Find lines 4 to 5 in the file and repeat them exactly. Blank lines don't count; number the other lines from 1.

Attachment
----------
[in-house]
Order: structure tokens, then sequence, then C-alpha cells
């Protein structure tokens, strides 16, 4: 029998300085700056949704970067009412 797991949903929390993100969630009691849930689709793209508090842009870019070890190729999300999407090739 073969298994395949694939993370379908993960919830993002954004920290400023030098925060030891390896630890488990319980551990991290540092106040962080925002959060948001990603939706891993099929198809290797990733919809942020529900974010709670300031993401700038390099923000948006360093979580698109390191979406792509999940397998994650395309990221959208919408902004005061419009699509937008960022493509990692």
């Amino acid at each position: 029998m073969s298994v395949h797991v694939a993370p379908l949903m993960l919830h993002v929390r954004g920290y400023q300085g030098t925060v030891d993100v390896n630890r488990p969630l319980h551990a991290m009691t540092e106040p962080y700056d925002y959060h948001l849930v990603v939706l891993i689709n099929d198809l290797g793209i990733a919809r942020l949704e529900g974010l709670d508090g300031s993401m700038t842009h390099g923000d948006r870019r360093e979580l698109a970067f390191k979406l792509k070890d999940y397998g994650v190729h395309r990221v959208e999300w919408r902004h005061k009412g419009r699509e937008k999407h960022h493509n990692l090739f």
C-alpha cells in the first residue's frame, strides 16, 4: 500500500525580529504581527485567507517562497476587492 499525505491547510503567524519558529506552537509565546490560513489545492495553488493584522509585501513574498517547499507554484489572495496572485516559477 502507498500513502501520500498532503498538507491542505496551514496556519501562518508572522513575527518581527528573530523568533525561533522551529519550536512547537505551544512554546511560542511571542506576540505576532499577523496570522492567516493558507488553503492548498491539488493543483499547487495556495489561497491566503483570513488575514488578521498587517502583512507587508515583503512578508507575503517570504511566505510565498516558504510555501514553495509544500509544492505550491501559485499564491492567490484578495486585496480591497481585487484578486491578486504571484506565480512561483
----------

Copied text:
């Amino acid at each position: 029998m073969s298994v395949h797991v694939a993370p379908l949903m993960l919830h993002v929390r954004g920290y400023q300085g030098t925060v030891d993100v390896n630890r488990p969630l319980h551990a991290m009691t540092e106040p962080y700056d925002y959060h948001l849930v990603v939706l891993i689709n099929d198809l290797g793209i990733a919809r942020l949704e529900g974010l709670d508090g300031s993401m700038t842009h390099g923000d948006r870019r360093e979580l698109a970067f390191k979406l792509k070890d999940y397998g994650v190729h395309r990221v959208e999300w919408r902004h005061k009412g419009r699509e937008k999407h960022h493509n990692l090739f």
C-alpha cells in the first residue's frame, strides 16, 4: 500500500525580529504581527485567507517562497476587492 499525505491547510503567524519558529506552537509565546490560513489545492495553488493584522509585501513574498517547499507554484489572495496572485516559477 502507498500513502501520500498532503498538507491542505496551514496556519501562518508572522513575527518581527528573530523568533525561533522551529519550536512547537505551544512554546511560542511571542506576540505576532499577523496570522492567516493558507488553503492548498491539488493543483499547487495556495489561497491566503483570513488575514488578521498587517502583512507587508515583503512578508507575503517570504511566505510565498516558504510555501514553495509544500509544492505550491501559485499564491492567490484578495486585496480591497481585487484578486491578486504571484506565480512561483